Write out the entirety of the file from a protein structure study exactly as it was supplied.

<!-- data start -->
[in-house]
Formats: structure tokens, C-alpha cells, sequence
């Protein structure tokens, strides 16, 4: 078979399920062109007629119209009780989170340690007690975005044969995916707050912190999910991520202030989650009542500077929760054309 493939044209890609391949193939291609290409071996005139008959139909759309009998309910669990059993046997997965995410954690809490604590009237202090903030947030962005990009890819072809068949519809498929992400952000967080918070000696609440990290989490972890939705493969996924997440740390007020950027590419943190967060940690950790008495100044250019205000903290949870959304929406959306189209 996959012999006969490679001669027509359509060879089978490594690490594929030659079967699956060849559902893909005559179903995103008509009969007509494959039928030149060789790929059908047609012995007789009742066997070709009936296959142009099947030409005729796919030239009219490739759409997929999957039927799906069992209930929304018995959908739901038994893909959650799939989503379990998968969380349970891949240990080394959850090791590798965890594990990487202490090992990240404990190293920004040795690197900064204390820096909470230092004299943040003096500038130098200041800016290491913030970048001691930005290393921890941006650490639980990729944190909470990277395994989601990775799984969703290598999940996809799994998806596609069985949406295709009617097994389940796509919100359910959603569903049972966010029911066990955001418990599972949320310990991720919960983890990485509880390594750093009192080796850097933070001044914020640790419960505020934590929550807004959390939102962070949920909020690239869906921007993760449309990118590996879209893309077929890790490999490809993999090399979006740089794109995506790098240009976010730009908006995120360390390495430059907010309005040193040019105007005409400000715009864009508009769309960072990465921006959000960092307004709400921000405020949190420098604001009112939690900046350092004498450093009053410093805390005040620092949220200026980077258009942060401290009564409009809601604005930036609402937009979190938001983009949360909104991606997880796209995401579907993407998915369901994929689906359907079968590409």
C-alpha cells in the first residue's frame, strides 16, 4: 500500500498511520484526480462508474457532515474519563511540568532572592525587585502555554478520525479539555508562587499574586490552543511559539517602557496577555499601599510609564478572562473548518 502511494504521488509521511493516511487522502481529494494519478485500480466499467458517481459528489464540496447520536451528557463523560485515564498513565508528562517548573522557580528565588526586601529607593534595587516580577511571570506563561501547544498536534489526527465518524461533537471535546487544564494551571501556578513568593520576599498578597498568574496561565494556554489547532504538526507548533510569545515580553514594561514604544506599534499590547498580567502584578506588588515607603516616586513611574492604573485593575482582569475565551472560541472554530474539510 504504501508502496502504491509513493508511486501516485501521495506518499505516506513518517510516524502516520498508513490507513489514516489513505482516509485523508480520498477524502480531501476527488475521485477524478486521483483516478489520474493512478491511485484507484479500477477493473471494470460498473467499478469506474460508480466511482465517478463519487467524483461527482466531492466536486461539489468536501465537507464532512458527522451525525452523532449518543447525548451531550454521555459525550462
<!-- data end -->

[in-house]
Formats: structure tokens, C-alpha cells, sequence
């Protein structure tokens, strides 16, 4: 078979399920062109007629119209009780989170340690007690975005044969995916707050912190999910991520202030989650009542500077929760054309 493939044209890609391949193939291609290409071996005139008959139909759309009998309910669990059993046997997965995410954690809490604590009237202090903030947030962005990009890819072809068949519809498929992400952000967080918070000696609440990290989490972890939705493969996924997440740390007020950027590419943190967060940690950790008495100044250019205000903290949870959304929406959306189209 996959012999006969490679001669027509359509060879089978490594690490594929030659079967699956060849559902893909005559179903995103008509009969007509494959039928030149060789790929059908047609012995007789009742066997070709009936296959142009099947030409005729796919030239009219490739759409997929999957039927799906069992209930929304018995959908739901038994893909959650799939989503379990998968969380349970891949240990080394959850090791590798965890594990990487202490090992990240404990190293920004040795690197900064204390820096909470230092004299943040003096500038130098200041800016290491913030970048001691930005290393921890941006650490639980990729944190909470990277395994989601990775799984969703290598999940996809799994998806596609069985949406295709009617097994389940796509919100359910959603569903049972966010029911066990955001418990599972949320310990991720919960983890990485509880390594750093009192080796850097933070001044914020640790419960505020934590929550807004959390939102962070949920909020690239869906921007993760449309990118590996879209893309077929890790490999490809993999090399979006740089794109995506790098240009976010730009908006995120360390390495430059907010309005040193040019105007005409400000715009864009508009769309960072990465921006959000960092307004709400921000405020949190420098604001009112939690900046350092004498450093009053410093805390005040620092949220200026980077258009942060401290009564409009809601604005930036609402937009979190938001983009949360909104991606997880796209995401579907993407998915369901994929689906359907079968590409």
C-alpha cells in the first residue's frame, strides 16, 4: 500500500498511520484526480462508474457532515474519563511540568532572592525587585502555554478520525479539555508562587499574586490552543511559539517602557496577555499601599510609564478572562473548518 502511494504521488509521511493516511487522502481529494494519478485500480466499467458517481459528489464540496447520536451528557463523560485515564498513565508528562517548573522557580528565588526586601529607593534595587516580577511571570506563561501547544498536534489526527465518524461533537471535546487544564494551571501556578513568593520576599498578597498568574496561565494556554489547532504538526507548533510569545515580553514594561514604544506599534499590547498580567502584578506588588515607603516616586513611574492604573485593575482582569475565551472560541472554530474539510 504504501508502496502504491509513493508511486501516485501521495506518499505516506513518517510516524502516520498508513490507513489514516489513505482516509485523508480520498477524502480531501476527488475521485477524478486521483483516478489520474493512478491511485484507484479500477477493473471494470460498473467499478469506474460508480466511482465517478463519487467524483461527482466531492466536486461539489468536501465537507464532512458527522451525525452523532449518543447525548451531550454521555459525550462